New to Windows Phone 8 is the Windows.Networking.Sockets namespace. This namespace is also used in the Windows Store app development environment, which makes it convenient for developers who wish to port networking applications to both targets.
Windows.Networking.Sockets is the replacement for the older System.Net.Sockets namespace used in the Windows Phone 7 network model. System.Net.Sockets is provided for Windows Phone 7 compatibility purposes and is not recommended for new Windows Phone 8 projects.
This blog includes a Windows Phone 8 sample sockets application, Datagram Demo.
Datagram Demo implements UDP Datagrams (Unicast and Multicast), and demonstrates direct phone-to-phone communication using WiFi.
- Download and unzip the project file found at the end of this blog.
- Obtain two Windows Phone 8 devices. Compile and then deploy the sample application to both phones.
- Connect both phones to the same WiFi access point. The access point must support DHCP in order to automatically assign IP addresses to the phones.
- Launch the application on both phones.
- Touch the Multicast Inquire button on one phone, to discover other phones on the local WiFi access point, by transmitting a Multicast UDP packet (“WhoIsThere”). All phones (including the inquiring phone) respond by sending a Unicast UDP packet (“AckHereIam”) back to the phone that made the inquiry. The inquiring phone will report the IP address of each received AckHereIam packet to the main screen of the app.
- The user can then choose and tap an IP address on the screen in order to communicate with that phone.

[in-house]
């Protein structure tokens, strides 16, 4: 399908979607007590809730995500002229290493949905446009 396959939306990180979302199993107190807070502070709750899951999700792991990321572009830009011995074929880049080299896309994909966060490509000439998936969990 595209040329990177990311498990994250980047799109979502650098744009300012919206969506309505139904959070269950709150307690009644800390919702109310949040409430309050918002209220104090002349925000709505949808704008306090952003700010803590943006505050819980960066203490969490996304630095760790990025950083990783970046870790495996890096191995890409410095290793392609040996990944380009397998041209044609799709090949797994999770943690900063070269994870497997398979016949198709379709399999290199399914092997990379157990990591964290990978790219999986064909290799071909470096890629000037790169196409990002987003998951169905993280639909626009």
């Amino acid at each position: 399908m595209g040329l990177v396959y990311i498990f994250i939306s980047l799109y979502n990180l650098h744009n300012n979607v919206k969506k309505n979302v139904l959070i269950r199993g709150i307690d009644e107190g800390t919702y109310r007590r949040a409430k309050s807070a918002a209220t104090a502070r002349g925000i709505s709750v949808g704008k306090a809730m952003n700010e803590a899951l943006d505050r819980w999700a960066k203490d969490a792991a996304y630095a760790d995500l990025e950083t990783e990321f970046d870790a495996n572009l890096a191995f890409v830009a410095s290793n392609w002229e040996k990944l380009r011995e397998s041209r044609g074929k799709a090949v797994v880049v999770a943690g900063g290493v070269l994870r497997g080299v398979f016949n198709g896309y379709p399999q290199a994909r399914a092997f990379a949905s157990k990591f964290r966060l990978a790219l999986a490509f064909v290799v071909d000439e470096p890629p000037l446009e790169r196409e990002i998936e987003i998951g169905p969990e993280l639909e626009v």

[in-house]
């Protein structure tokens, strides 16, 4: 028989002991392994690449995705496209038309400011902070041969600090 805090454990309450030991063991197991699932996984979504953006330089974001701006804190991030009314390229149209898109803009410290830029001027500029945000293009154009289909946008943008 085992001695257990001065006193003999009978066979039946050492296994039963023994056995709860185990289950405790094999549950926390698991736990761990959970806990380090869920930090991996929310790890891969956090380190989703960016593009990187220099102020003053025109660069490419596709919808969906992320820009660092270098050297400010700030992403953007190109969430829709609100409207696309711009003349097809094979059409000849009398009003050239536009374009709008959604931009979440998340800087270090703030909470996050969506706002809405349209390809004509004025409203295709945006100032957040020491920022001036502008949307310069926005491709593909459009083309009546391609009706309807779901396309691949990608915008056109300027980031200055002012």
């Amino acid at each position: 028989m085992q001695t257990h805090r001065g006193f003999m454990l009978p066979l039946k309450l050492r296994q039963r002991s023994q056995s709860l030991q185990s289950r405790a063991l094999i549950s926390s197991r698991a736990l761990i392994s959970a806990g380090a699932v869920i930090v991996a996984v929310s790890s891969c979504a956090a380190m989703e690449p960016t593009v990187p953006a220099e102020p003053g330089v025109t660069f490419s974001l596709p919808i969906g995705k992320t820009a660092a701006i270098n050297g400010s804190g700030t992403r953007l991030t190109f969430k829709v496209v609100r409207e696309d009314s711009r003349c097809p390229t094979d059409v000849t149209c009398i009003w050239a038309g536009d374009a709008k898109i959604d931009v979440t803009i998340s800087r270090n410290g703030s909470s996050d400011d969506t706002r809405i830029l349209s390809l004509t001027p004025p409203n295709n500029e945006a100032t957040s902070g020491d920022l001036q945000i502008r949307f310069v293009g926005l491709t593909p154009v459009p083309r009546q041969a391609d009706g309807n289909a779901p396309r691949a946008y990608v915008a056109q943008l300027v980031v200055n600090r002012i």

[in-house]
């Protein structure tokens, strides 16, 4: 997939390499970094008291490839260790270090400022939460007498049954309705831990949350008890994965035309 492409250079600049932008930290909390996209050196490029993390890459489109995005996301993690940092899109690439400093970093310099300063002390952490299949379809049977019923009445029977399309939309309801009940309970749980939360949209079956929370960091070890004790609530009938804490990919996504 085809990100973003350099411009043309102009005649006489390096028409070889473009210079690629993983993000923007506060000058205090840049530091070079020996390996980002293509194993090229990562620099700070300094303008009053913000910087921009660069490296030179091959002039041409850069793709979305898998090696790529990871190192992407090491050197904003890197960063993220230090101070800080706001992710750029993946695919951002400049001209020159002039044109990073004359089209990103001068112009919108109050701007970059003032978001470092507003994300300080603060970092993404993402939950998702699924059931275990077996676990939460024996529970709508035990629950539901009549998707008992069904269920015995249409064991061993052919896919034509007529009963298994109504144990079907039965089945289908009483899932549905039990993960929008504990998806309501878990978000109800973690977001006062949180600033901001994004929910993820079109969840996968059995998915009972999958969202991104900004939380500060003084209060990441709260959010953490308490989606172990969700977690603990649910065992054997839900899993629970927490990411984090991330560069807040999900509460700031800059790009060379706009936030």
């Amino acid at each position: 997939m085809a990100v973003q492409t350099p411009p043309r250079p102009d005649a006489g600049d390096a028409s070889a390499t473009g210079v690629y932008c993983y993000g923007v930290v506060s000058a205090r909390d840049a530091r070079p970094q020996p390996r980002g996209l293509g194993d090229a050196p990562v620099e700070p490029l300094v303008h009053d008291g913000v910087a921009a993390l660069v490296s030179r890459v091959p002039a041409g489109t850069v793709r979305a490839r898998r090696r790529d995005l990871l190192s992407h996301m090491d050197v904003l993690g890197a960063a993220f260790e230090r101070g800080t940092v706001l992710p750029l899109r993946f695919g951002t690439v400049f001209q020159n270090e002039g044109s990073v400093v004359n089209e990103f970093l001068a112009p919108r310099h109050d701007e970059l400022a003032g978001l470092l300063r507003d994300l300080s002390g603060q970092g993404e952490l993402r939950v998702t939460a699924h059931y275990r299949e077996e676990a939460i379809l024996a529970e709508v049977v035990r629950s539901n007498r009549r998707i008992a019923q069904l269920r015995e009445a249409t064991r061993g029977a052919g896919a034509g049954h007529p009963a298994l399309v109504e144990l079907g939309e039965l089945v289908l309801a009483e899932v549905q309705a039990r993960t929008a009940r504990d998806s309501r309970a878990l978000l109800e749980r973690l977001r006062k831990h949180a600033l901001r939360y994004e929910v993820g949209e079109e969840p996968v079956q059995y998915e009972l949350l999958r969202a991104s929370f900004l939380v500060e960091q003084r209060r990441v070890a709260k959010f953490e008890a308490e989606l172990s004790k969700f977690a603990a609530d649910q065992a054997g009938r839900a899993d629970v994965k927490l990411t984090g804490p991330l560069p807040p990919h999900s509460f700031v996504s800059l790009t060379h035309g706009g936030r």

- A second screen appears, “Communication Log”. Touch the Ping button. This will send a Unicast UDP packet (“Ping”) message to the chosen phone. The chosen phone will receive that message and respond by sending a unicast UDP Packet (“Pong”) back to the inquiring phone that originated the communication.
Responses from a multicast inquiry may include packets from seemingly unexpected sources.
If you run the app in the emulator, a multicast inquiry will return multiple devices. In fact the responses come from the same emulator instance. The emulator has more than one IP address assigned to it. An IPaddress of 127.0.0.1 is the local loopback (local host) address of the PC. An IP address starting with 169.254… is a Link-Local address. The app filters out those addresses. If you wish to see all the addresses you may comment out the filtering code.
If you run the app in a real phone, the IP addresses of interest typically begin with 192.168… on a standard WiFi network. However if your phone is connected to your mobile cellular service, on your inquiry screen you may also see an IP address corresponding to the cellular service. The IP address may begin with 10. That address does not appear to be useful for multicast inquiries.
UDP or TCP?
This sample demonstrates User Datagram Protocol (UDP) sockets. UDP has no built-in handshaking dialogs to guarantee packet delivery, which means that it is up to you, the developer to accommodate any unreliability in the network. Nor does it guarantee the order in which packets are received.
When using UDP socket connections, consider including your own mechanisms to properly order packets and retry sending packets etc. as needed, depending on your particular scenario and reliability requirements of your application.
You can leverage Transmission Control Protocol (TCP) to automatically provide reliable and correctly ordered delivery of a stream of data. Since only UDP supports multicasting, you can use UDP initially in order to discover other devices or computers to communicate with, and then establish a TCP connection using the StreamSocket and StreamSocketListener classes.
Some earlier phone brands did not properly detect multicast packets. If you find that multicasting is not working in a specific physical phone device, make sure the phone has the latest operating system version.
You can update the phone via Settings->system->phone update.
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